Not withstanding the challenges, conference participants, new and old, were encouraged by the reports of significant positive results and return on investment that Kristina Brinck reported from ITT’s pump business units or Henrik Evanth reported from Sony-Ericcson’s cellular telephone documentation. The central business case for DITA means promoting topic-based authoring, robust content reuse across deliverables and product types, and reduced costs for translation and automated formatting.

Jang Graat, JANG Communication, took a bold stance in telling his listeners that “Geeks don’t sell DITA.” Through a creatively illustrated presentation, he explained how to build a business-oriented message to convince skeptical executives that embracing the DITA information model will result in cost-saving efficiencies.

Despite the concerns over growing complexity, conference participants showed strong interest in the DITA 1.2 panel, organized by Kristen Eberlein, shepherdess-in-chief of the DITA Technical Committee’s year and a half-long effort to complete the 1.2 Architectural Specification. Accompanied by Chris Kravogel, Robin Sloan, Briana Wherry, Hal Trent, and myself as members of the DITA Adoption Technical Committee, Kris led an in-depth discussion of the new additions to DITA expected in early 2010.

The panelists introduced everyone to DITA 1.2’s new capabilities, including the

  • key reference for better conditional processing
  • looser general task model
  • specialized machinery task model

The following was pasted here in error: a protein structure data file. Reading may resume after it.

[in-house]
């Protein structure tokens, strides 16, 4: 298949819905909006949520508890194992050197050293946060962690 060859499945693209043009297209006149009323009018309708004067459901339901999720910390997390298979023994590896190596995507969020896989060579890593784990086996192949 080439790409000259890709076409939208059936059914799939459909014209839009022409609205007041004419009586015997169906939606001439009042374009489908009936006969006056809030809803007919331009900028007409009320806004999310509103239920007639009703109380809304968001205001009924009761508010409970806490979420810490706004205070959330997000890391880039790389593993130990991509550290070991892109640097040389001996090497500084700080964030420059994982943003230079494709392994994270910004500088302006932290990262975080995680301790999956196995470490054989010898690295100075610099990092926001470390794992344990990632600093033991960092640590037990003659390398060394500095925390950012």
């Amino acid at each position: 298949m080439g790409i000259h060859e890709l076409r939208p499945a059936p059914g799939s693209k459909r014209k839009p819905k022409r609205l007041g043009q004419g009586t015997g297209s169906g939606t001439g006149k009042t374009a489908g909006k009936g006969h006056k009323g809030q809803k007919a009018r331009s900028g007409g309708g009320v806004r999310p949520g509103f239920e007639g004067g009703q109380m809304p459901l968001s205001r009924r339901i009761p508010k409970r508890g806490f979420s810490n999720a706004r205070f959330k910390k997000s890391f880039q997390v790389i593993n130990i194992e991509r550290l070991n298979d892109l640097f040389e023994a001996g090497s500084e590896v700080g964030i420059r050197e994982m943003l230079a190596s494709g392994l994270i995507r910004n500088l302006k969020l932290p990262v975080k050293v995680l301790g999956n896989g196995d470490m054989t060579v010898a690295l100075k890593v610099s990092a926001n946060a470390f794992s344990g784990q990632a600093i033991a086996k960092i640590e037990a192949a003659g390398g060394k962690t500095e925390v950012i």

• flexible constraint mechanism
  • well-crafted learning and training specialization

We explained that the Adoption TC is hard at work developing user-friendly feature description white papers to help people understand why and how to implement these and other additions to the DITA model.

At the open-discussion session that closed the two-day conference, participants made many suggestions for enhancements they want in 2010. The need for a presentation set on DITA basics reminded us that many people are still new to this innovative information-development model.

We were also encouraged to allot time in the schedule to more presentations for authors. We have a full complement of case studies to assist managers and plenty of great topics for the technical types, but we can be stronger in helping authors understand what is unique about the DITA writing experience.

Not only will we take these recommendations to heart for the next DITA Europe conference, but we also plan to implement them for April 2010 at the Content Management Strategies/DITA North America conference in Santa Clara, California.

So—if you represent any of the areas of learning and experience that I’ve described here or others that I haven’t mentioned, please get your proposal into the CMS/DITA North America website right away. Go to http://www.cm-strategies.com. Proposals are due on December 8.

We want to hear from those who represent

  • managers explaining their business results
  • information architects who can communicate the challenges and opportunities of designing new information models
  • authors who have learned from the struggle to rethink how they develop information
  • tools specialists who find new ways to create successful implementations

My list can get much longer but enough for now. I hope to see each of you in California and again in Europe (location yet to be decided) in 2010.